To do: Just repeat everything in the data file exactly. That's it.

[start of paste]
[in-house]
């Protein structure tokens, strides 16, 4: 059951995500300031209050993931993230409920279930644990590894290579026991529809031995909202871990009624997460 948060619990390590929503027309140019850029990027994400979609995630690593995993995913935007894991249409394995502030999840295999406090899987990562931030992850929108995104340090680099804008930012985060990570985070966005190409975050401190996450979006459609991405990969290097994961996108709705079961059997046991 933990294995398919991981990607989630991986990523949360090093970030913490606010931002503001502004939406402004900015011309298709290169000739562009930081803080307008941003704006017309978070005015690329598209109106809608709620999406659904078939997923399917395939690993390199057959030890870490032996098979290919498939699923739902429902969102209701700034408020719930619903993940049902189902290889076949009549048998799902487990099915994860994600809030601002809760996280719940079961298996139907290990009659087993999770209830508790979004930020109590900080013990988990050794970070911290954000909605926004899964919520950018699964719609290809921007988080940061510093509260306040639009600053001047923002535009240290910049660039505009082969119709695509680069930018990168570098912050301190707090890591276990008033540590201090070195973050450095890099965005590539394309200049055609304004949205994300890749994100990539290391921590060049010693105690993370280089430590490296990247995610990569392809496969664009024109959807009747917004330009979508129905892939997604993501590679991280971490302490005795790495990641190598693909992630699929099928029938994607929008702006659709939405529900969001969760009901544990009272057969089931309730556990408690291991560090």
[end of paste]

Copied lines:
[in-house]
């Protein structure tokens, strides 16, 4: 059951995500300031209050993931993230409920279930644990590894290579026991529809031995909202871990009624997460 948060619990390590929503027309140019850029990027994400979609995630690593995993995913935007894991249409394995502030999840295999406090899987990562931030992850929108995104340090680099804008930012985060990570985070966005190409975050401190996450979006459609991405990969290097994961996108709705079961059997046991 933990294995398919991981990607989630991986990523949360090093970030913490606010931002503001502004939406402004900015011309298709290169000739562009930081803080307008941003704006017309978070005015690329598209109106809608709620999406659904078939997923399917395939690993390199057959030890870490032996098979290919498939699923739902429902969102209701700034408020719930619903993940049902189902290889076949009549048998799902487990099915994860994600809030601002809760996280719940079961298996139907290990009659087993999770209830508790979004930020109590900080013990988990050794970070911290954000909605926004899964919520950018699964719609290809921007988080940061510093509260306040639009600053001047923002535009240290910049660039505009082969119709695509680069930018990168570098912050301190707090890591276990008033540590201090070195973050450095890099965005590539394309200049055609304004949205994300890749994100990539290391921590060049010693105690993370280089430590490296990247995610990569392809496969664009024109959807009747917004330009979508129905892939997604993501590679991280971490302490005795790495990641190598693909992630699929099928029938994607929008702006659709939405529900969001969760009901544990009272057969089931309730556990408690291991560090």